In the Garden: Friday 1 April, 2011

A game of chance with the pepper crop this year

A game of chance with the pepper crop this year

• The capsicum crop this year has been causing me problems. Peperone Padron is apparently a Spanish heirloom variety, renowned for the fact that it bears both mild and hot peppers but you can not tell the difference until you eat them. The seed packet proudly proclaims that eating a portion is popularly linked to Russian roulette. I prefer a little more predictability in the harvest so we may be more conservative with next year’s varieties.

• The spring bulbs are bolting into growth so if you have patches you have been meaning to dig and divide, do them this weekend and handle them gently. You have longer if you are buying dry bulbs which are still available at all garden outlets.

• We should still have at least five weeks of very mild weather, albeit with cooler nights, before the threat of frosts in inland areas and the first blasts of winter chill. So it is perfect planting time for trees and shrubs.

• The mild conditions are also the reason why right now is a good time to do an autumn fertilising round. The plants have time to benefit from the feed before they either go dormant or slow dramatically in growth over winter.

• Sow new lawns and over sow bare patches now. The grass has time to germinate and get some roots out before winter.

• Don’t walk away from the vegetable garden after you harvest the autumn crops, even if you are not intending to replant until springtime. It is time to do a big tidy and clean up. Remove blighted and mildewed plants entirely from the site to try and break the cycle. You don’t want the fungi and diseases wintering over in your patch. If you are going to dispose of them by burying them, don’t do it in your vegetable garden and only compost them if you make a hot mix. It is also good practice to rake up the leaves from fruit trees as they fall. You can help break the cycle of pests and diseases by good hygiene.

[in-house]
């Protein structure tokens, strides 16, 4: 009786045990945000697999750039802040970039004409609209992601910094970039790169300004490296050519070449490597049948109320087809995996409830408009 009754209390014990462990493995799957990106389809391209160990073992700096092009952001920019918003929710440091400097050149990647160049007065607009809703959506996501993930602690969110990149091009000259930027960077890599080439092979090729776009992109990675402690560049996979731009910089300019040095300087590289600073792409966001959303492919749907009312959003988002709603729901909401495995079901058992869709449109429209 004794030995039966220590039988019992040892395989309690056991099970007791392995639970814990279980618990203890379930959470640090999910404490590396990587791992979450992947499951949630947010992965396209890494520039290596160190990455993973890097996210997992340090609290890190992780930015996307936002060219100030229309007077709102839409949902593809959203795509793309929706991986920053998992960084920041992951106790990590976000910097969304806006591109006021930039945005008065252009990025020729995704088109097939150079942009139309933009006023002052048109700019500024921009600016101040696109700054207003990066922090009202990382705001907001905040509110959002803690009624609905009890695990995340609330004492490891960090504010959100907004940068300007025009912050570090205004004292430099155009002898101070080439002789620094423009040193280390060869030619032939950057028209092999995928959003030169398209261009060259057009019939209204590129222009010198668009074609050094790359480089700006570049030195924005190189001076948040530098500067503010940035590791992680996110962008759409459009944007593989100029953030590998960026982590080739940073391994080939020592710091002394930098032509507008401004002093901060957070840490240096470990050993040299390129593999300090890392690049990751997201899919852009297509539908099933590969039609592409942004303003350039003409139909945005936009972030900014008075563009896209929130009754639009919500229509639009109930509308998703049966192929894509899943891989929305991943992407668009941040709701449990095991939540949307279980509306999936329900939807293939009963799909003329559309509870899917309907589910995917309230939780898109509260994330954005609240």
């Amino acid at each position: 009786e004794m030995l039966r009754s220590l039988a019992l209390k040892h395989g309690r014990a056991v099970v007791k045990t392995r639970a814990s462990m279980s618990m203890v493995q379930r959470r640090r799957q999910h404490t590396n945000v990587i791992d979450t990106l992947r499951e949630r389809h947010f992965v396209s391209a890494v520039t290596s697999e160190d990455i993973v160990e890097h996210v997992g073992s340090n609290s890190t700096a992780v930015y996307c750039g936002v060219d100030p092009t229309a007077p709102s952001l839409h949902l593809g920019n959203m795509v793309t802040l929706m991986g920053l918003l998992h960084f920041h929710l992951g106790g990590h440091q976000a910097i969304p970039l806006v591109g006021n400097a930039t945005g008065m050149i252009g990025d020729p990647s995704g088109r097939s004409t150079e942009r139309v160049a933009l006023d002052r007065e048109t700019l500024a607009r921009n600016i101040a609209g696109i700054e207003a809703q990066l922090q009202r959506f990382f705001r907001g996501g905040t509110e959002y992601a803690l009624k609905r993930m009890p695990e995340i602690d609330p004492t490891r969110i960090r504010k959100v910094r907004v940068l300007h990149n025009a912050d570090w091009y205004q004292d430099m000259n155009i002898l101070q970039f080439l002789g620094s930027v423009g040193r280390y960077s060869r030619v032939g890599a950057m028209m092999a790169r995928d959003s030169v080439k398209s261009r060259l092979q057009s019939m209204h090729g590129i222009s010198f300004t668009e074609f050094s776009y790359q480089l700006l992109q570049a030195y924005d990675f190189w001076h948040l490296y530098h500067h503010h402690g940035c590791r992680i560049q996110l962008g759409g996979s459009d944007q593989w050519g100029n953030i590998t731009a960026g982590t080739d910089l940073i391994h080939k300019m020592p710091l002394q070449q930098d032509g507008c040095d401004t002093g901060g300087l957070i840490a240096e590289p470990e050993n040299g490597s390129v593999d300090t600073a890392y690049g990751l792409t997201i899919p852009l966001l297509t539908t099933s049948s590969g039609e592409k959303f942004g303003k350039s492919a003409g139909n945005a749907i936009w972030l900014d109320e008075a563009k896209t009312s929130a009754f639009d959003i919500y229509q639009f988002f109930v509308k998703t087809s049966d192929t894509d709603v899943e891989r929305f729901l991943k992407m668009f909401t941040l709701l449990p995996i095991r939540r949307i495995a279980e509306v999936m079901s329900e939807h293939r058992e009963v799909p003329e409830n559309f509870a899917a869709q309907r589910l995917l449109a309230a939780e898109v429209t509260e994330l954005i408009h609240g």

• With cooler nights, mice will be moving indoors. If you are storing seed, move the packets to rodent proof containers.

2 thoughts on “In the Garden: Friday 1 April, 2011

  1. Harriet Penhey

    Abbie,
    Now we have had our first rain for autumn and the temperature has dropped we are just getting into the garden. Our growing period for veges starts now and goes until the end of December. We go out into the garden in winter and come inside to avoid the heat in summer. I am having to reorganise my watering system for next year as we are moving to container growing for veges as the water needs of a garden are just too high.

    And a point to make me smile, the mice have just moved in to our compost heap as it is now cool enough for them to live there! In peak summer heat, although our top temps are only around 40 – 45 degrees it gets much hotter in our back yard, by at least 10 degrees, so everything bakes. We are considering putting in a pergola over our vege patch and training the grape vine over it to cool the place over summer.

    I like your blog.

    1. Abbie Jury Post author

      There is no doubt that we live in a climate which is blessed for gardening here – never very hot and never very cold. And with regular rain. Nice to hear from you. Glad you like my writings. These are all the pieces published weekly in the Taranaki Daily News.

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